show,’ but the style of the
show lends itself to the guitar,” says Paul Tollett, who
books the festival in his role
as president of Goldenvoice.
Last year’s event drew an
estimated 25,000 each of its
two days, and although most
viewed it as a success, Tollett
acknowledges a few hiccups.
“I think we had some
bumpy public assembly issues. I saw it myself and it
was frustrating,” he says.
His experience was shared
by others. Too many diehard fans set up camp near
the fronts of the stages with
picnic blankets, staking
valuable land that they protected during prime time,
much to others’ chagrin.
Tollett has been in business long enough to expect
early stumbles. “The first
year of Coachella there were
some issues. Even though
we didn’t have that many
people, we made some mistakes, for sure, and secondyear came back stronger.”
For 2018, the festival has
more specifically defined
areas where picnickers with
blankets can lounge, as well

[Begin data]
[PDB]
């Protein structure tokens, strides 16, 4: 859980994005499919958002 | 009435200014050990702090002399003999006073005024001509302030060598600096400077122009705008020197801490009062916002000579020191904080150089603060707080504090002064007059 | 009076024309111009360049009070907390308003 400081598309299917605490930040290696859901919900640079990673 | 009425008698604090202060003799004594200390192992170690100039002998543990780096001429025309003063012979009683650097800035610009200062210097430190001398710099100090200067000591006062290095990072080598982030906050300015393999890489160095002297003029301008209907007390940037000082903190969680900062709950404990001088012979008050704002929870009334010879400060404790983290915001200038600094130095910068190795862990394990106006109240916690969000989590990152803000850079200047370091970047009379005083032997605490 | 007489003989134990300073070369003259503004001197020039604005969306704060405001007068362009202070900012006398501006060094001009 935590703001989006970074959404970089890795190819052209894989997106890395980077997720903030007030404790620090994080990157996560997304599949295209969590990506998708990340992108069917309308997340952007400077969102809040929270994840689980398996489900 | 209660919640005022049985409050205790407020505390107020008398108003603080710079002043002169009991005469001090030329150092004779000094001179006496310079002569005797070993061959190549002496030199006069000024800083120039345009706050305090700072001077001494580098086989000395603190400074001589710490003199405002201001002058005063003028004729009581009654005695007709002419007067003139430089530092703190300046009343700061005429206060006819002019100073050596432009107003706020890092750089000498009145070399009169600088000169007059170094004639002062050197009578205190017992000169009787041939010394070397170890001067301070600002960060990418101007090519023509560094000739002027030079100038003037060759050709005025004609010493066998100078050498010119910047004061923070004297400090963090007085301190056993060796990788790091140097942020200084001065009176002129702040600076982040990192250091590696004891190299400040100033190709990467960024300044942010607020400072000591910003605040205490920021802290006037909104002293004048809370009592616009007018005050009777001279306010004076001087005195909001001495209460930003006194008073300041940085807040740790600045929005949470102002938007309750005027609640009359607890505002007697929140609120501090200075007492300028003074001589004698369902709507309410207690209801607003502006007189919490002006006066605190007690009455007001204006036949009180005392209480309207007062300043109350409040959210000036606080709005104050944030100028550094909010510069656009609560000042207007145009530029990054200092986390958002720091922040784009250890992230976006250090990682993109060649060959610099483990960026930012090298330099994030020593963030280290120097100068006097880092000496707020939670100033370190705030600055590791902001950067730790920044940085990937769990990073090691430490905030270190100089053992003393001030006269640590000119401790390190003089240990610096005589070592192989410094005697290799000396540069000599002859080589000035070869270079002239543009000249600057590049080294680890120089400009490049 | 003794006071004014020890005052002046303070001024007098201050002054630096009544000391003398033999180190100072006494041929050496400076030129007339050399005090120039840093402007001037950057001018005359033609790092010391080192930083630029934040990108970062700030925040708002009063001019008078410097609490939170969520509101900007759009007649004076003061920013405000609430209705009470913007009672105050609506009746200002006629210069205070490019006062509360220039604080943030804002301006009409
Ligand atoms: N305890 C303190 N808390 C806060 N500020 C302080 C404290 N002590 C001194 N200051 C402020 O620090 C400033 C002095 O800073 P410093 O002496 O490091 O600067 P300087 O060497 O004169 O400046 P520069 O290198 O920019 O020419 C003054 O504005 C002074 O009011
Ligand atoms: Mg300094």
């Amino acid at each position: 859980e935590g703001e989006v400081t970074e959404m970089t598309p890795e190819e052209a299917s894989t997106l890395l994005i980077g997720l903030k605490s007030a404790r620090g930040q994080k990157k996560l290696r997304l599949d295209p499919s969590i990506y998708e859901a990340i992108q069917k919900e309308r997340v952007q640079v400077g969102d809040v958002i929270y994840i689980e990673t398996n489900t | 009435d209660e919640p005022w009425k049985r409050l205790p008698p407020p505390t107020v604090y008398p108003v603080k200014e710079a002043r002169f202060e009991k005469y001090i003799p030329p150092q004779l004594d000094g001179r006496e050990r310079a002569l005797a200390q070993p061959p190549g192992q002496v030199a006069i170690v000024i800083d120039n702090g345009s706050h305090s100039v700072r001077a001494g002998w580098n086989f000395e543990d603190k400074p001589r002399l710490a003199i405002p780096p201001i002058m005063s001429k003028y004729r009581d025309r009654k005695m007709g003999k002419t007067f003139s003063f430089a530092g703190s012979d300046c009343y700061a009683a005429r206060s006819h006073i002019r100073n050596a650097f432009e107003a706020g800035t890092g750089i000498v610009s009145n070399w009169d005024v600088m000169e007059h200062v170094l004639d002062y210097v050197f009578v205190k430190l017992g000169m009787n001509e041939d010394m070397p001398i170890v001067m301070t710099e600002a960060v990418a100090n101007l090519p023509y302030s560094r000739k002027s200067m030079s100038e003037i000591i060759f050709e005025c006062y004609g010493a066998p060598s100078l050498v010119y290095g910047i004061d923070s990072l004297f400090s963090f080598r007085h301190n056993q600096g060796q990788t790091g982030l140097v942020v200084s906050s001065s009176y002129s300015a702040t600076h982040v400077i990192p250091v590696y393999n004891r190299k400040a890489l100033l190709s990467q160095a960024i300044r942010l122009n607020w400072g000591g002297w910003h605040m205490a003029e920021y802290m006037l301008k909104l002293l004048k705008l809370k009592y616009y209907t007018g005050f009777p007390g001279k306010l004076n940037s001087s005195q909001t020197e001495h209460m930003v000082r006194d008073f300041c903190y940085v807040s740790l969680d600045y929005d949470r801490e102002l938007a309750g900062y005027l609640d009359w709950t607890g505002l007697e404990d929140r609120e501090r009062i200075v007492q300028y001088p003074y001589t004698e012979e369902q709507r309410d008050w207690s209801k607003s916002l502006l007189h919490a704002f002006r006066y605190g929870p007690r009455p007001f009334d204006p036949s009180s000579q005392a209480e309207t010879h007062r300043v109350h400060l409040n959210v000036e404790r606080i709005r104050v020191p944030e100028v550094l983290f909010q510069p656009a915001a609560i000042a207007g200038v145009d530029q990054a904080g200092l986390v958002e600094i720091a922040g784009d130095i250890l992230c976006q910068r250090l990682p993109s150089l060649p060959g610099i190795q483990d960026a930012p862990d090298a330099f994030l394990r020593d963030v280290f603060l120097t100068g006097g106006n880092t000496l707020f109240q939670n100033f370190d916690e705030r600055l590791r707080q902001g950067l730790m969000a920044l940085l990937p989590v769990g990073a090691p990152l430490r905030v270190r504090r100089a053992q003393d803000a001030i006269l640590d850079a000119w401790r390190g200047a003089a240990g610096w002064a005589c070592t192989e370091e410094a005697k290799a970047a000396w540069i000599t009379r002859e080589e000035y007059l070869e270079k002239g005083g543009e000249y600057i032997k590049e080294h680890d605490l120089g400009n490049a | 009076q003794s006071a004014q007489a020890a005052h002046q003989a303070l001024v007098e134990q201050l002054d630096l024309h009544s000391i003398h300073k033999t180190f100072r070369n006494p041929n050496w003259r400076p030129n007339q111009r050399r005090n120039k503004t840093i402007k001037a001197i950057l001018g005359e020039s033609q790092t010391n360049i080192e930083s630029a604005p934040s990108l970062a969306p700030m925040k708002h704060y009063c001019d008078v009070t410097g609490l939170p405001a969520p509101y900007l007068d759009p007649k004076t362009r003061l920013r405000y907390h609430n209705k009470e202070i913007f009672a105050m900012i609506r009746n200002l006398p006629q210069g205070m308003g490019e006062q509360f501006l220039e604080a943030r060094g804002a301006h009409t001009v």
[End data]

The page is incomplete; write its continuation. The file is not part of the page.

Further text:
as space for chairs. With new
locations for its three stages,
promoters have reconfigured the VIP area. It will now
be possible for the very important folks to walk from
stage to stage without once
having to interact with those
in general admission.
The festival’s demographic is open to such amenities, says Nic Adler, festival director for Goldenvoice.
“Today there’s an audience
for almost every age demo in
the festival market, and
while we were a little apprehensive at first, we saw the
excitement last year.”
As with the first year, Arroyo Seco will offer fancy
food from some of the city’s
most estimable establishments, including Jon & Vinny’s, Hatchet Hall, Fritzi
Coop and Hanjib. Craft beer
will be selected by Beer
Belly, and parents can enjoy